Styles v. styles.... a good way to explain?


I am putting on a workshop for some graphic designers and I am struggling with a succinct way to explain the difference between standard “toolbar” styles and Style Builder built styles… If you had a couple of sentences how would you explain the difference to someone who is new to SketchUp what the difference is between toolbar styles and the other kind of styles?

What I am struggling with compressing to a description is how the non-toolbar styles are saved in scenes by default but the toolbar styles are not…


What I can say is the toolbar styles act on the content of the model itself. The Styles from the Windows tab affects the content of the entire canvas that is displayed. Almost as if working with Note Pad and simple plain text, you can change fonts and pixels sizes-amounts. As compared to Word were you are creating a template for en-riched text documents. Were the toolbar styles helps you view what you create or design. The other is to help the viewer fully interpret and grasp your idea.


These same styles are identified as “Face Styles” on the View menu, a reasonably apt description that does a better job of distinguishing them from the “other kind of styles.” I find it inexplicable that the toolbar is not also identified as Face Styles instead of just Styles.

If I recall correctly, a shorter list of these same attributes appeared on a dialog called “Display Properties” on version 5 and earlier. That, I think, is what really distinguishes them from the other kind of styles. They can be thought of as properties of the display, maybe slightly akin to the OpenGL settings: strictly workstation dependent and installation-specific. The “other kind of styles” are attributes of the model and are portable from one installation to another.



Style is managed via the Styles Browser and there is only one Active Style in a model.
The Styles Toolbar is merely a convenience for applying quick nonpermanent changes to the Active Style.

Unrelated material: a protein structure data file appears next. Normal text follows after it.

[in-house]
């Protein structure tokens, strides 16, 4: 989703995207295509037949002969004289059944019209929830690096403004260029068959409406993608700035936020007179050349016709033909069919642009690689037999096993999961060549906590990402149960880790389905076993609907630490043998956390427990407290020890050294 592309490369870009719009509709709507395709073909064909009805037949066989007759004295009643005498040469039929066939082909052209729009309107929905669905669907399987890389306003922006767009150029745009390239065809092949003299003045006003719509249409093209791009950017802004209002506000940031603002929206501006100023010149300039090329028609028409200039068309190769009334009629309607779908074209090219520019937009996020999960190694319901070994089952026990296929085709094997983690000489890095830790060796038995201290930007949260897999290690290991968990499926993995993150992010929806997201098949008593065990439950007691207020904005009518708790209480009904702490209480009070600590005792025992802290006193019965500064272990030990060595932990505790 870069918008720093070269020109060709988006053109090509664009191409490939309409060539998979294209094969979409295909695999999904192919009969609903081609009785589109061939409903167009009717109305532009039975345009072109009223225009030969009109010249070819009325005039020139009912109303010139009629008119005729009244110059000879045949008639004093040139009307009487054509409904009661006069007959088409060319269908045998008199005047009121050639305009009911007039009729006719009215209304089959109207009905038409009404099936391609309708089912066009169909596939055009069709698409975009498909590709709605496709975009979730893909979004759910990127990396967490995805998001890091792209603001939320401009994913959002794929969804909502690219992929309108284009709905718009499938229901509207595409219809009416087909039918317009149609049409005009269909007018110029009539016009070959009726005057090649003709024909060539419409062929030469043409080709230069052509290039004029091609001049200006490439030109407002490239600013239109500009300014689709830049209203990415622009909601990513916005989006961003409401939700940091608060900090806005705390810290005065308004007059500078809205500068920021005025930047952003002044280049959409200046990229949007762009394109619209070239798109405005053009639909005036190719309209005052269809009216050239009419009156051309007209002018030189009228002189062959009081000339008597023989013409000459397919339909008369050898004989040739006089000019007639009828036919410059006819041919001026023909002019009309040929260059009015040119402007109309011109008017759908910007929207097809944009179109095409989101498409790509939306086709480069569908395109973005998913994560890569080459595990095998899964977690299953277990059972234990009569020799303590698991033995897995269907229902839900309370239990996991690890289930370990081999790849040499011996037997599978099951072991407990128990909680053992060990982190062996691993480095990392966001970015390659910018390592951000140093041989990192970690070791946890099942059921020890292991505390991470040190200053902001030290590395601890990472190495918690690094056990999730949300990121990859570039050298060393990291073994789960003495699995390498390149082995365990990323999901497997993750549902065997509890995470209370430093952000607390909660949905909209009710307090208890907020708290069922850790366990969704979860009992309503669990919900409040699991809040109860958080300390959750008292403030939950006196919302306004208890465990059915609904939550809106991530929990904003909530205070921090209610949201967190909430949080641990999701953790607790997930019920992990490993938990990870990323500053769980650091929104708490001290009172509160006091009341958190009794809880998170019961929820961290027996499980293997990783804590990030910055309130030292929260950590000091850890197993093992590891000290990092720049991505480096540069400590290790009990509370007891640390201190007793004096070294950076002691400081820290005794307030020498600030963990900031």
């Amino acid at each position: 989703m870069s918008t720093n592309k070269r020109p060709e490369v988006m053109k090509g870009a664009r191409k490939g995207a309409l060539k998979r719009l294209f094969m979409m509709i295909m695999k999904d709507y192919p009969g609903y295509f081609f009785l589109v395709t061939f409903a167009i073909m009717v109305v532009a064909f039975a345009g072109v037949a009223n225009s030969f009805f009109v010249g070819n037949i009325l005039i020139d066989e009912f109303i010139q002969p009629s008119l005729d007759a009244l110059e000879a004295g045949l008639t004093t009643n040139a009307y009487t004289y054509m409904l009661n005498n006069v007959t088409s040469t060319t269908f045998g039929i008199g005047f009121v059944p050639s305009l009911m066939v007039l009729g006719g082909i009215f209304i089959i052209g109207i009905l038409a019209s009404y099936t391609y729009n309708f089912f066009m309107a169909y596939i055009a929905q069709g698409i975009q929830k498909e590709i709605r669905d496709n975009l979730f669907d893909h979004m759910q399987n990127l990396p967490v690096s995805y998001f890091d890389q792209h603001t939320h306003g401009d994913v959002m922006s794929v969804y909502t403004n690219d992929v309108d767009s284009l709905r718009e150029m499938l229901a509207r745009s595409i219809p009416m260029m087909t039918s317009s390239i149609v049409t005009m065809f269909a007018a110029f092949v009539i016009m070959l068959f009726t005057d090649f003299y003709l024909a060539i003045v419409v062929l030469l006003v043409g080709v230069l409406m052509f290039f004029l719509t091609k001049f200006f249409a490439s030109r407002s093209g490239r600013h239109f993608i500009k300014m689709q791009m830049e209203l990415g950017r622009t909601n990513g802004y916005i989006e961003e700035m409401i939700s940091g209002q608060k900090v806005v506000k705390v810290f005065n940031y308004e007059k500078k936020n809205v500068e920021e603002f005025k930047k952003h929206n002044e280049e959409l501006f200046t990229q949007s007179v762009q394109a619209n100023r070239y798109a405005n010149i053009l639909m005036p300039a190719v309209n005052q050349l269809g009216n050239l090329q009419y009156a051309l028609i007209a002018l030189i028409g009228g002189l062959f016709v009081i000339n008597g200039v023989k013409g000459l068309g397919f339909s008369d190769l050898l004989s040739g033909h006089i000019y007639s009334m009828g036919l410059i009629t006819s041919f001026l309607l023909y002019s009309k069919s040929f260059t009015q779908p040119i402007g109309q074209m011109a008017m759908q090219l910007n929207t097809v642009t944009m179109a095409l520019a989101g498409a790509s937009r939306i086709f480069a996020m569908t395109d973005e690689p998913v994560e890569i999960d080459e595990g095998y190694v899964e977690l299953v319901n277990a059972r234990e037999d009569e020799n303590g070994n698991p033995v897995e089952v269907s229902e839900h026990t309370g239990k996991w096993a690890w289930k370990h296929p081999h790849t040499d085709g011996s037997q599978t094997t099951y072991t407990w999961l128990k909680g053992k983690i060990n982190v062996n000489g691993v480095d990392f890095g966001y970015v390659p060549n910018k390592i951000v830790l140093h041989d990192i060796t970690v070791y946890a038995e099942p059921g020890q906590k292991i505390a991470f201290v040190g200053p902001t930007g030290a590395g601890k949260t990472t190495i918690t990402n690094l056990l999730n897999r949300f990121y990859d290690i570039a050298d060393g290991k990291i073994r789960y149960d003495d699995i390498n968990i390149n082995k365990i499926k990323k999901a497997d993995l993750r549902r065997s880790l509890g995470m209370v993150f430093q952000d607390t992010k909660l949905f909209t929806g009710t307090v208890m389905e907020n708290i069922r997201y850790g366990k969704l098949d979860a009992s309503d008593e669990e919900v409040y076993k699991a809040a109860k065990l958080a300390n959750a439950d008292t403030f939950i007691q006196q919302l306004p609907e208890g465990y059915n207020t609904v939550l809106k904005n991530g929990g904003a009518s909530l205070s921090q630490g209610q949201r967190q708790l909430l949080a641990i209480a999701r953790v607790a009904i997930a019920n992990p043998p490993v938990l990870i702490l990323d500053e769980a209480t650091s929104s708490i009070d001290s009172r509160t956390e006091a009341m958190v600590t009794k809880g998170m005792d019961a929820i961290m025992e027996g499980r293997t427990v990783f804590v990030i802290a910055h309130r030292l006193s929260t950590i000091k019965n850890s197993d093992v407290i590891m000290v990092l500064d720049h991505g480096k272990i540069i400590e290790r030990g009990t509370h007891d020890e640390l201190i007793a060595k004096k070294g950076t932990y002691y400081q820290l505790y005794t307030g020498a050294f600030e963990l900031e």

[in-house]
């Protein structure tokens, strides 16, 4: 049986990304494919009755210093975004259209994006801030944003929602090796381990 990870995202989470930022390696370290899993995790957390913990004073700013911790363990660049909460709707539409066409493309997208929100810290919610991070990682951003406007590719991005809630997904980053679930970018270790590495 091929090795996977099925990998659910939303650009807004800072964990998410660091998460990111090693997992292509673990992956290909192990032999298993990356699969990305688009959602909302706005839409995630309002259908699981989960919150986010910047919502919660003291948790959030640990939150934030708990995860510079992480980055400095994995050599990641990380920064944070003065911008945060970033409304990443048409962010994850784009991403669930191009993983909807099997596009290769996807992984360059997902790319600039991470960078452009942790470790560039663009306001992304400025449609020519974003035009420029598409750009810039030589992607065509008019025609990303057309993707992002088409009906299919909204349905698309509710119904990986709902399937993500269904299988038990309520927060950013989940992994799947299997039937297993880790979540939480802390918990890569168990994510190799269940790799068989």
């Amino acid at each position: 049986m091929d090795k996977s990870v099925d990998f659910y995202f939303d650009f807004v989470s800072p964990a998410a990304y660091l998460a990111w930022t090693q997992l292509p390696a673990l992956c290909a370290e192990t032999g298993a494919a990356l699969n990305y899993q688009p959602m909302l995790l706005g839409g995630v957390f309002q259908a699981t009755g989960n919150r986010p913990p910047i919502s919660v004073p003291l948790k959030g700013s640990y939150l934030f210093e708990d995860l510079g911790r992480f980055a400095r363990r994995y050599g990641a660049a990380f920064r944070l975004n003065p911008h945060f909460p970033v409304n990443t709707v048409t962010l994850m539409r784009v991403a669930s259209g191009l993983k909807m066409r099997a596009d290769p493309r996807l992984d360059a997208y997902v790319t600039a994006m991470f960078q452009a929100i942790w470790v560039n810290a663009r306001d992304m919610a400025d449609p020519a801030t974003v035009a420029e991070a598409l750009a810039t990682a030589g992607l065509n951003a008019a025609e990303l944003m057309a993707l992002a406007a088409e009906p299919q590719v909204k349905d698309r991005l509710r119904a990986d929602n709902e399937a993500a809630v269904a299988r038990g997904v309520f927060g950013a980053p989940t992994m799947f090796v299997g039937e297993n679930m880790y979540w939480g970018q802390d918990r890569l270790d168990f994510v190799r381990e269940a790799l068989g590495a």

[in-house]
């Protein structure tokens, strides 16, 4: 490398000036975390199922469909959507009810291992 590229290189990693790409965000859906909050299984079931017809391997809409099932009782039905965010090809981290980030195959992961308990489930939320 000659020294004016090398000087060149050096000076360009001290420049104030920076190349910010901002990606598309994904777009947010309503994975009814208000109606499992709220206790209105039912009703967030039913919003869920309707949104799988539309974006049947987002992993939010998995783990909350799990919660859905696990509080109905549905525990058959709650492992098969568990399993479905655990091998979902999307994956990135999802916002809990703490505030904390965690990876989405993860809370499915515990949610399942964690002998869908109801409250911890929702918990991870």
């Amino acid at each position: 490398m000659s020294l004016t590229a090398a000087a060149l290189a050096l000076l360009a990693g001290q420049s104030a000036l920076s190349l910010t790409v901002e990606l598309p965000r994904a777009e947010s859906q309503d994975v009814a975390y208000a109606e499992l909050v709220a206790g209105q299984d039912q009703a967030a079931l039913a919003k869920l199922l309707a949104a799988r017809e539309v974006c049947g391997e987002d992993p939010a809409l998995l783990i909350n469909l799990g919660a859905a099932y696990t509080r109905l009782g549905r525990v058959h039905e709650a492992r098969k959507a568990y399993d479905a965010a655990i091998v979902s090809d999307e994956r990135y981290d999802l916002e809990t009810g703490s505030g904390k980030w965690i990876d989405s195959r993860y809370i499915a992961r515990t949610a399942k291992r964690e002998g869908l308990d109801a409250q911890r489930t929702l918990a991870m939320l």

Style changes via the Styles Toolbar (and the View menu) alter the way the model is rendered onscreen.
However, they do not permanently alter the Active Style.
One must update (I.e. save changes) to the Active Style via the Styles Browser.


With the advent of Back Edges (an edge setting), not all Styles Toolbar options are face settings.


But it is a face setting: the faces are styled to transmit hiden lines. Edges are unaffected by this setting.

Whether you buy into this or not, it’s pretty hard to justify the ambiguity of the interface regarding the concept of “styles.” As I said earlier, I think the old “display properties” terminology was much more descriptive and didn’t create this conflict.

And come to that, why add a hidden line drafting convention into an environment that in all other ways staunchly insists on disregarding the value of long-standing drafting conventions in the presentation of a 3D model?



I wholeheartedly agree with the notion that there have been some ‘unfortunate choices’ made in changing the name of existing features and in naming new ones.

In this instance, the name Styles Toolbar creates some confunsion,

To wit…

There is only one Active Style in a model and no “other kind of styles”.
Styles Toolbar and View Menu options make changes to the Active Style.
They are merely shortcut means to make changes to the Active Style.

Style changes via the Styles Toolbar and View Menu are immediately reflected in the Styles Browser.
The three are hardwired together; a change to any one is immediately reflected in the other two.

The concept new users need to learn is that creating a Scene is not WYSIWYG unless the Active Style is updated first, thereby incorporating unsaved changes they have made to the Active Style.

Updating the Active Style can only be accomplished via the Styles Browser or the Warning - Scenes and Styles dialog.

Recollecting questions here in the Forum, it seems many new uses don’t understand the warning and agree to the default setting, •Do nothing to save changes, only to be surprised when they revisit the scene.
Apparently some become so annoyed by a warning they don’t understand that they tick the box to turn it off.


Thanks for the feedback everyone! I am glad that I am not the only one who thinks “styles” could use some clarification on SketchUp’s end. @Geo, I forgot about the whole warning window… When I give my class I know that is going to pop up on everyone’s screen and I will need to explain that as well.

@Gully_Foyle, I agree that “Display Properties” is better terminology for the toolbar and what is found under the View menu. Changing that but keeping the “Styles” browser (or dialog) under the Window menu would make things less confusing.

The sad thing is the style-builder styled styles (newer styles, not toolbar Face Styles) are really cool, especially in newer versions of SketchUp where they redraw REALLY fast. The user adoption of those styles is, I think, hindered because of the moat of confusion that needs to be passed before you can really use them easily and effectively.